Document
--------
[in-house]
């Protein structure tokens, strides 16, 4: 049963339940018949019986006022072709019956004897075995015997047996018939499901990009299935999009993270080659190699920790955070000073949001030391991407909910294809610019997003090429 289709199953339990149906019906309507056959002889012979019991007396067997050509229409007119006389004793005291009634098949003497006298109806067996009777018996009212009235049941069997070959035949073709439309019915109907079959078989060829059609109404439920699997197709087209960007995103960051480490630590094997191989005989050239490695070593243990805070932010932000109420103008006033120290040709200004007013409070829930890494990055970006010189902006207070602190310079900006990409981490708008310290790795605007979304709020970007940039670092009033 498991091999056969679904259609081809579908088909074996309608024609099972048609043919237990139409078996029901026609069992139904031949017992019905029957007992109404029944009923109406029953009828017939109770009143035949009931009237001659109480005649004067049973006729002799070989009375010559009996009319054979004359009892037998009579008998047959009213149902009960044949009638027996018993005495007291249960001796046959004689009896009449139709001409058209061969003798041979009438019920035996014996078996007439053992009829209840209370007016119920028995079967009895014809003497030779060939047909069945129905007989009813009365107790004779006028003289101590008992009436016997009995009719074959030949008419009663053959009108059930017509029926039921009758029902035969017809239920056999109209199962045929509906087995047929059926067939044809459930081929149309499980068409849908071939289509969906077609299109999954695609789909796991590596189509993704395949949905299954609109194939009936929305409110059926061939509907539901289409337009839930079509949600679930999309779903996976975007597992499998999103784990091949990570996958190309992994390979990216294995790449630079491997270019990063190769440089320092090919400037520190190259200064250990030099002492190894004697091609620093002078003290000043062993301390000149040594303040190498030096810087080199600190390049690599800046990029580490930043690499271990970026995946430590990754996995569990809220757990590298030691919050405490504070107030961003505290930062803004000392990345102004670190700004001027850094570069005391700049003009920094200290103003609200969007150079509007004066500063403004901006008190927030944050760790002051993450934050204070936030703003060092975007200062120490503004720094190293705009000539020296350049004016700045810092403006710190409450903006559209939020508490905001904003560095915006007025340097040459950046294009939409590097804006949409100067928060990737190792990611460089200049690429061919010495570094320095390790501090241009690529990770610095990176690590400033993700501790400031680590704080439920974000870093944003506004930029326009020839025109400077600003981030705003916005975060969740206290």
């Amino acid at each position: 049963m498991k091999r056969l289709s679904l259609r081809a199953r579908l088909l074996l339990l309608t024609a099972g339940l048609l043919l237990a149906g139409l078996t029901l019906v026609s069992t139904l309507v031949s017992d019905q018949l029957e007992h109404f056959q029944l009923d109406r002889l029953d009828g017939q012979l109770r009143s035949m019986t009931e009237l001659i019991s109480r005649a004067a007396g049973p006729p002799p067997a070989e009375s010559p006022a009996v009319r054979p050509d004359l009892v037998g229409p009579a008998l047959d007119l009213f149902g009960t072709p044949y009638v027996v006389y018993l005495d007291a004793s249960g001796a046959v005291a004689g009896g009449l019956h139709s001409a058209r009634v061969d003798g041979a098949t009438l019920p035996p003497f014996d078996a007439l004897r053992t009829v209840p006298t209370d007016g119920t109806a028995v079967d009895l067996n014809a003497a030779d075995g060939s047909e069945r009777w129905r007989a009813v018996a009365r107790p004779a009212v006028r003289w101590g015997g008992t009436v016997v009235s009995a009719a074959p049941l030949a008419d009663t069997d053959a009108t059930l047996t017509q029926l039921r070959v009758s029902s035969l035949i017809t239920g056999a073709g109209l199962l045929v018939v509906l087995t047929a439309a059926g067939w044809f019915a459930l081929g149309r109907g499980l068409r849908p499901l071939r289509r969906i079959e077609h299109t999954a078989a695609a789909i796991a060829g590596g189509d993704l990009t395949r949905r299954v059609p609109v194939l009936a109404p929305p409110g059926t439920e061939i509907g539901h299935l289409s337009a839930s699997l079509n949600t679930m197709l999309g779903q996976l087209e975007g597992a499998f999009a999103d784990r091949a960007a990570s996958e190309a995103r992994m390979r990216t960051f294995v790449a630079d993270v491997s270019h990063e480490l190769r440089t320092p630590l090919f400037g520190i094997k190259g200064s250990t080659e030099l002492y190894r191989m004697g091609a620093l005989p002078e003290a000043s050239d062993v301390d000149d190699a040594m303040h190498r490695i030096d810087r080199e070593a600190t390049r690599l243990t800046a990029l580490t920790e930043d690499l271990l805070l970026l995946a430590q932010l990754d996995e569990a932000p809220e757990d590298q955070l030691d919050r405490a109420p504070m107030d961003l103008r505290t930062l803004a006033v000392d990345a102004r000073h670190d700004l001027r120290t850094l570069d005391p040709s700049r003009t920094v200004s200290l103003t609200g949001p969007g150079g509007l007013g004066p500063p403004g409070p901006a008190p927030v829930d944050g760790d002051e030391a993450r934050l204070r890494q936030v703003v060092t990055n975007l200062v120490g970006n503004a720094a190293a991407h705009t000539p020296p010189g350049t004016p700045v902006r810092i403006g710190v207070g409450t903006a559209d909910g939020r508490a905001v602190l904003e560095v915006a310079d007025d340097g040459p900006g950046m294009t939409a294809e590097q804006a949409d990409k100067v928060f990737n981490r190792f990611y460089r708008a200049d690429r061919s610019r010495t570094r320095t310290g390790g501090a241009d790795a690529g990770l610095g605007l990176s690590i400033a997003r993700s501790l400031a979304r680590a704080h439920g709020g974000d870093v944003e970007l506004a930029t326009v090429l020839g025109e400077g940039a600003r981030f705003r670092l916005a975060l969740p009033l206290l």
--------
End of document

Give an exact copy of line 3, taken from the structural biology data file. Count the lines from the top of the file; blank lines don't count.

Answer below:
């Amino acid at each position: 049963m498991k091999r056969l289709s679904l259609r081809a199953r579908l088909l074996l339990l309608t024609a099972g339940l048609l043919l237990a149906g139409l078996t029901l019906v026609s069992t139904l309507v031949s017992d019905q018949l029957e007992h109404f056959q029944l009923d109406r002889l029953d009828g017939q012979l109770r009143s035949m019986t009931e009237l001659i019991s109480r005649a004067a007396g049973p006729p002799p067997a070989e009375s010559p006022a009996v009319r054979p050509d004359l009892v037998g229409p009579a008998l047959d007119l009213f149902g009960t072709p044949y009638v027996v006389y018993l005495d007291a004793s249960g001796a046959v005291a004689g009896g009449l019956h139709s001409a058209r009634v061969d003798g041979a098949t009438l019920p035996p003497f014996d078996a007439l004897r053992t009829v209840p006298t209370d007016g119920t109806a028995v079967d009895l067996n014809a003497a030779d075995g060939s047909e069945r009777w129905r007989a009813v018996a009365r107790p004779a009212v006028r003289w101590g015997g008992t009436v016997v009235s009995a009719a074959p049941l030949a008419d009663t069997d053959a009108t059930l047996t017509q029926l039921r070959v009758s029902s035969l035949i017809t239920g056999a073709g109209l199962l045929v018939v509906l087995t047929a439309a059926g067939w044809f019915a459930l081929g149309r109907g499980l068409r849908p499901l071939r289509r969906i079959e077609h299109t999954a078989a695609a789909i796991a060829g590596g189509d993704l990009t395949r949905r299954v059609p609109v194939l009936a109404p929305p409110g059926t439920e061939i509907g539901h299935l289409s337009a839930s699997l079509n949600t679930m197709l999309g779903q996976l087209e975007g597992a499998f999009a999103d784990r091949a960007a990570s996958e190309a995103r992994m390979r990216t960051f294995v790449a630079d993270v491997s270019h990063e480490l190769r440089t320092p630590l090919f400037g520190i094997k190259g200064s250990t080659e030099l002492y190894r191989m004697g091609a620093l005989p002078e003290a000043s050239d062993v301390d000149d190699a040594m303040h190498r490695i030096d810087r080199e070593a600190t390049r690599l243990t800046a990029l580490t920790e930043d690499l271990l805070l970026l995946a430590q932010l990754d996995e569990a932000p809220e757990d590298q955070l030691d919050r405490a109420p504070m107030d961003l103008r505290t930062l803004a006033v000392d990345a102004r000073h670190d700004l001027r120290t850094l570069d005391p040709s700049r003009t920094v200004s200290l103003t609200g949001p969007g150079g509007l007013g004066p500063p403004g409070p901006a008190p927030v829930d944050g760790d002051e030391a993450r934050l204070r890494q936030v703003v060092t990055n975007l200062v120490g970006n503004a720094a190293a991407h705009t000539p020296p010189g350049t004016p700045v902006r810092i403006g710190v207070g409450t903006a559209d909910g939020r508490a905001v602190l904003e560095v915006a310079d007025d340097g040459p900006g950046m294009t939409a294809e590097q804006a949409d990409k100067v928060f990737n981490r190792f990611y460089r708008a200049d690429r061919s610019r010495t570094r320095t310290g390790g501090a241009d790795a690529g990770l610095g605007l990176s690590i400033a997003r993700s501790l400031a979304r680590a704080h439920g709020g974000d870093v944003e970007l506004a930029t326009v090429l020839g025109e400077g940039a600003r981030f705003r670092l916005a975060l969740p009033l206290l």